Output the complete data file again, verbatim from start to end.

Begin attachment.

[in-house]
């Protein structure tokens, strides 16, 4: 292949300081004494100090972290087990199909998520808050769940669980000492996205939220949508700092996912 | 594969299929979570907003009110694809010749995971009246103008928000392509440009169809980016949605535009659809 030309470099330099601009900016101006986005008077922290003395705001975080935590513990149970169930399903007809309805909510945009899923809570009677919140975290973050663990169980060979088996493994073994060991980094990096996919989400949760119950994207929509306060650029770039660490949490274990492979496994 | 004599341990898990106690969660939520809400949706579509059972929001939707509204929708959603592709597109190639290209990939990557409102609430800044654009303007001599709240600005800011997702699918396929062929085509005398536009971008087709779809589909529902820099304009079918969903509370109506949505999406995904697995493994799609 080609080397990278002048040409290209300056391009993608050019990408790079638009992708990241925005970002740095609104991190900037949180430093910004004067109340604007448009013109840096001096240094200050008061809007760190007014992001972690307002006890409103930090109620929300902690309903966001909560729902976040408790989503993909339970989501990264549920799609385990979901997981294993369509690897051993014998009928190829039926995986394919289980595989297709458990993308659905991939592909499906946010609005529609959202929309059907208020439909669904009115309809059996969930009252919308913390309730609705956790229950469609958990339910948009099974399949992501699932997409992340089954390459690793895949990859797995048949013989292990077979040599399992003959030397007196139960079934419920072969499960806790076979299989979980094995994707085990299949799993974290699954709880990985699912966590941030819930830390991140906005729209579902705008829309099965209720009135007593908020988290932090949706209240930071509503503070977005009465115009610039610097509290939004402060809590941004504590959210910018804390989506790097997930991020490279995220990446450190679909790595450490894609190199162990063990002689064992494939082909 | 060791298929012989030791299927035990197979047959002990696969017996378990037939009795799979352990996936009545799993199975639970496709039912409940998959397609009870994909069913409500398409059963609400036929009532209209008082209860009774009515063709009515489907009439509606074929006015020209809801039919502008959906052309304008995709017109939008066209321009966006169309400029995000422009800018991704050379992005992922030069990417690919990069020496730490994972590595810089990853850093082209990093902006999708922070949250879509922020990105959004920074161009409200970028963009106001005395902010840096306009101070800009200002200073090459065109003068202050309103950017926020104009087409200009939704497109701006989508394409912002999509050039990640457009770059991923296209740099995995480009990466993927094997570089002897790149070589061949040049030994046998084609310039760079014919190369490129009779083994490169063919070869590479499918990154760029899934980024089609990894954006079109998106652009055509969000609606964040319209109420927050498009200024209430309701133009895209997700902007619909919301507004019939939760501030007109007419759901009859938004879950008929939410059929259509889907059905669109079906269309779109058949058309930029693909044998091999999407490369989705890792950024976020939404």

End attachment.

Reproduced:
[in-house]
């Protein structure tokens, strides 16, 4: 292949300081004494100090972290087990199909998520808050769940669980000492996205939220949508700092996912 | 594969299929979570907003009110694809010749995971009246103008928000392509440009169809980016949605535009659809 030309470099330099601009900016101006986005008077922290003395705001975080935590513990149970169930399903007809309805909510945009899923809570009677919140975290973050663990169980060979088996493994073994060991980094990096996919989400949760119950994207929509306060650029770039660490949490274990492979496994 | 004599341990898990106690969660939520809400949706579509059972929001939707509204929708959603592709597109190639290209990939990557409102609430800044654009303007001599709240600005800011997702699918396929062929085509005398536009971008087709779809589909529902820099304009079918969903509370109506949505999406995904697995493994799609 080609080397990278002048040409290209300056391009993608050019990408790079638009992708990241925005970002740095609104991190900037949180430093910004004067109340604007448009013109840096001096240094200050008061809007760190007014992001972690307002006890409103930090109620929300902690309903966001909560729902976040408790989503993909339970989501990264549920799609385990979901997981294993369509690897051993014998009928190829039926995986394919289980595989297709458990993308659905991939592909499906946010609005529609959202929309059907208020439909669904009115309809059996969930009252919308913390309730609705956790229950469609958990339910948009099974399949992501699932997409992340089954390459690793895949990859797995048949013989292990077979040599399992003959030397007196139960079934419920072969499960806790076979299989979980094995994707085990299949799993974290699954709880990985699912966590941030819930830390991140906005729209579902705008829309099965209720009135007593908020988290932090949706209240930071509503503070977005009465115009610039610097509290939004402060809590941004504590959210910018804390989506790097997930991020490279995220990446450190679909790595450490894609190199162990063990002689064992494939082909 | 060791298929012989030791299927035990197979047959002990696969017996378990037939009795799979352990996936009545799993199975639970496709039912409940998959397609009870994909069913409500398409059963609400036929009532209209008082209860009774009515063709009515489907009439509606074929006015020209809801039919502008959906052309304008995709017109939008066209321009966006169309400029995000422009800018991704050379992005992922030069990417690919990069020496730490994972590595810089990853850093082209990093902006999708922070949250879509922020990105959004920074161009409200970028963009106001005395902010840096306009101070800009200002200073090459065109003068202050309103950017926020104009087409200009939704497109701006989508394409912002999509050039990640457009770059991923296209740099995995480009990466993927094997570089002897790149070589061949040049030994046998084609310039760079014919190369490129009779083994490169063919070869590479499918990154760029899934980024089609990894954006079109998106652009055509969000609606964040319209109420927050498009200024209430309701133009895209997700902007619909919301507004019939939760501030007109007419759901009859938004879950008929939410059929259509889907059905669109079906269309779109058949058309930029693909044998091999999407490369989705890792950024976020939404």